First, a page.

The National Museum of Territory and Sovereignty communicates the facts of and Japan’s position on territory and sovereignty. In order to enhance understandings of these issues, various additions to the displays—from antique postcards to cutting-edge exhibitions that use projection mapping and AR—have been introduced.
Visitors are welcomed by Erica-chan, the mascot for the Northern Territories. Admission is free. Located at 3-8-1 Kasumigaseki, Chiyoda-ku, Tokyo.
The spacious exhibition area of about 700 m2 includes three main sections for the Northern Territories, Takeshima, the Senkaku Islands and other areas. Noteworthy features include the objective evidence and the displays of the allegations made by other nations and Japan’s refutation—a perfect place to review the facts and deepen your understanding. Through the use of projection mapping and AR (augmented reality), key aspects, such as historical and present conditions on the islands, are portrayed vividly. The main contents in the Museum are available on the website. https://www.cas.go.jp/jp/ryodo_eg/taiou/index.html
The Northern Territories section has panels to introduce the history of territorial determination between Japan and Russia and the details of the negotiations between the two countries, including those held during the Soviet era. The projection mapping, which projects images onto a three-dimensional map, visualizes the process of the 1945 Soviet Union invasion and occupation of the Northern Territories. At the same time, daily commodities used by residents of the Four Northern Islands during the prewar period are exhibited, showing how the actual life of the islanders was.
The Four Northern Islands have remained occupied by Russia up until the present day, without any legal ground. The Government of Japan intends to continue to persistently negotiate with Russia, in order to conclude a peace treaty through the resolution of the Northern Territories Issue.
The section for the Northern Territories utilizes projection mapping, helping spectators visualize the process of the Soviet Union invasion and occupation of the Northern Territories. There are also displays showing the life of Japanese islanders before the war.
In the Takeshima section, evidential documents of Japan’s territorial sovereignty over Takeshima prior to World War II are exhibited in a clear way, together with claims made by the Republic of Korea (ROK) and Japan’s counter-arguments. In addition, there are written materials which show the recognition of the SF Peace Treaty that Takeshima is territory of Japan as well as the illegal occupation by the ROK side that is still proceeding.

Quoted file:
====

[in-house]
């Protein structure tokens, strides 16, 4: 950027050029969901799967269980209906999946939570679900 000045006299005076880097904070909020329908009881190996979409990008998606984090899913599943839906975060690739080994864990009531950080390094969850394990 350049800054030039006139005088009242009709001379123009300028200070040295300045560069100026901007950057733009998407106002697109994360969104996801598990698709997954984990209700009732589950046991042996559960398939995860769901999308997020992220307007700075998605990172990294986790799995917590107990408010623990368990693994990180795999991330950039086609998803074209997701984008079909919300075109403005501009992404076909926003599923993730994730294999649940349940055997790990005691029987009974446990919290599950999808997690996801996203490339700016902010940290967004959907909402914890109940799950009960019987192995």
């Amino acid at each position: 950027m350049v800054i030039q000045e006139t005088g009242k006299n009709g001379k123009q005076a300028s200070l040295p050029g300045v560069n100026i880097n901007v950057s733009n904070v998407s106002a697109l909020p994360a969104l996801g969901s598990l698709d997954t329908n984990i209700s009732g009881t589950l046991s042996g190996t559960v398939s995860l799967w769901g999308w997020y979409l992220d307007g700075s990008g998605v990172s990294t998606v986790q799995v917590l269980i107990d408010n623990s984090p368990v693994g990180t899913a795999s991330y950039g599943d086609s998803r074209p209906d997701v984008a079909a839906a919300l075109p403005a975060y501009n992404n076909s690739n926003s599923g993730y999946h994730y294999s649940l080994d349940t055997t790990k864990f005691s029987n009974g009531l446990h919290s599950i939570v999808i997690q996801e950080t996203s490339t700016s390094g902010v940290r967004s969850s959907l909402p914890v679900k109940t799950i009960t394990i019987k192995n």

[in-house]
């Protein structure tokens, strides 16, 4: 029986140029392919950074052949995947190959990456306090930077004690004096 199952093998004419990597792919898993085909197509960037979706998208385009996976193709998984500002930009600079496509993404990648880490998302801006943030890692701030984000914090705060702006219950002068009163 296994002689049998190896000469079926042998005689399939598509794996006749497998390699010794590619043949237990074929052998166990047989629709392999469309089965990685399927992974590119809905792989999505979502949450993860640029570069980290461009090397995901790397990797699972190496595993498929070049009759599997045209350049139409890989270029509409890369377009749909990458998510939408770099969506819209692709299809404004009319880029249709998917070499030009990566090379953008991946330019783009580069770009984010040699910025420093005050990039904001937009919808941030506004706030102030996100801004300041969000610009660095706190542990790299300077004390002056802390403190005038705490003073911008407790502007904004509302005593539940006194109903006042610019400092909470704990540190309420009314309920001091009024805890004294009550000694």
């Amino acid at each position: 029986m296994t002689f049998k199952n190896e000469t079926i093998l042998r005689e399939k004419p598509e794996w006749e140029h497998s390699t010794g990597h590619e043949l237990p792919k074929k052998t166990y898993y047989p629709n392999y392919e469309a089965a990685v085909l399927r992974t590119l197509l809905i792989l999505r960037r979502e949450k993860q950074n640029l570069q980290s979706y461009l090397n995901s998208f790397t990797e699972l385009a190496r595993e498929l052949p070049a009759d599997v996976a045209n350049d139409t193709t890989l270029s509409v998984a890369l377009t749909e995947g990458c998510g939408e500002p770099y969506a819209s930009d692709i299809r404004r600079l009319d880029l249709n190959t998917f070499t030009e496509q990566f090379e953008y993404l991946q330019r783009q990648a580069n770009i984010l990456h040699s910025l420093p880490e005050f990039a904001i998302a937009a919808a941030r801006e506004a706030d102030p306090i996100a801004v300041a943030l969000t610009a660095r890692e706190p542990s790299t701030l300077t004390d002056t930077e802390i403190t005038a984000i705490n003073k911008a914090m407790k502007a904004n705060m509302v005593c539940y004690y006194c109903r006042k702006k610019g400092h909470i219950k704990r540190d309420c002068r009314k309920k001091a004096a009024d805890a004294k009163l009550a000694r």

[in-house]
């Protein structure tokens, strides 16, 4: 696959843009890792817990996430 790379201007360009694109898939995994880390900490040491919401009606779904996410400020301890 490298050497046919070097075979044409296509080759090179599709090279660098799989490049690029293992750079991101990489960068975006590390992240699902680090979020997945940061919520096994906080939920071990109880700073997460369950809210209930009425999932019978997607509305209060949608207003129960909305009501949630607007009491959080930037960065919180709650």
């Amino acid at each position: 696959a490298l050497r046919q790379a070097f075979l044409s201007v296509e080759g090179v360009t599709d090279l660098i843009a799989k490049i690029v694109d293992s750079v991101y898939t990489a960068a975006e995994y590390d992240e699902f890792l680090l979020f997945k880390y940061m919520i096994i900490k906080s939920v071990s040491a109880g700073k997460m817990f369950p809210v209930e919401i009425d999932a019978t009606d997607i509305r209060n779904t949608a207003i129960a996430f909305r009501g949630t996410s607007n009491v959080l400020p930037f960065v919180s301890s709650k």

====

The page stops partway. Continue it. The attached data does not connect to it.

Takeshima is indisputably an inherent part of the territory of Japan, in light of historical facts and based on international law, but the illegal occupation by ROK continues. Japan will continue to seek the settlement of the dispute over territorial sovereignty over Takeshima on the basis of international law in a calm and peaceful manner.
Display panels, a monitor showing video images, a diorama of the territory, and other exhibits comprise the Takeshima section. Evidence and documents substantiating the Japanese refutation are presented alongside the claims made by ROK.
In the Senkaku Islands section, panels introduce facts about the history of the incorporation of the Senkaku Islands into Japanese territory prior to World War II, and show that, after a postwar period of administration by the United States, administration rights to Okinawa including the Senkaku Islands returned to Japan. The fact that Chinese and Taiwanese claims are groundless is clarified.
There is no doubt that the Senkaku Islands are clearly an inherent part of the territory of Japan, in light of historical facts and based upon international law. There exists no issue of territorial sovereignty to be resolved concerning the Senkaku Islands. Japan will act firmly and calmly to maintain its territorial integrity.
The last display space is titled “A parting thought,” giving visitors an opportunity to pause and reflect on whether the claims of Japan or other nations are correct. This is a learning resource for gaining a better understanding of complex situations regarding territory and sovereignty and Japan’s response respecting law and order in the international community.
Tablet computers lent at the Museum gratuitously provide in English translation of main parts of the exhibition. Also on the tablets, Etupirka, a puffin that lives in the North Pacific Ocean, makes an appearance thanks to AR (augmented reality).
In the Senkaku section, the situation surrounding the Senkaku Islands is introduced using animated computer graphics from the perspective of the short-tailed albatross, a bird that lives on Minamikojima Island and Kitakojima Island.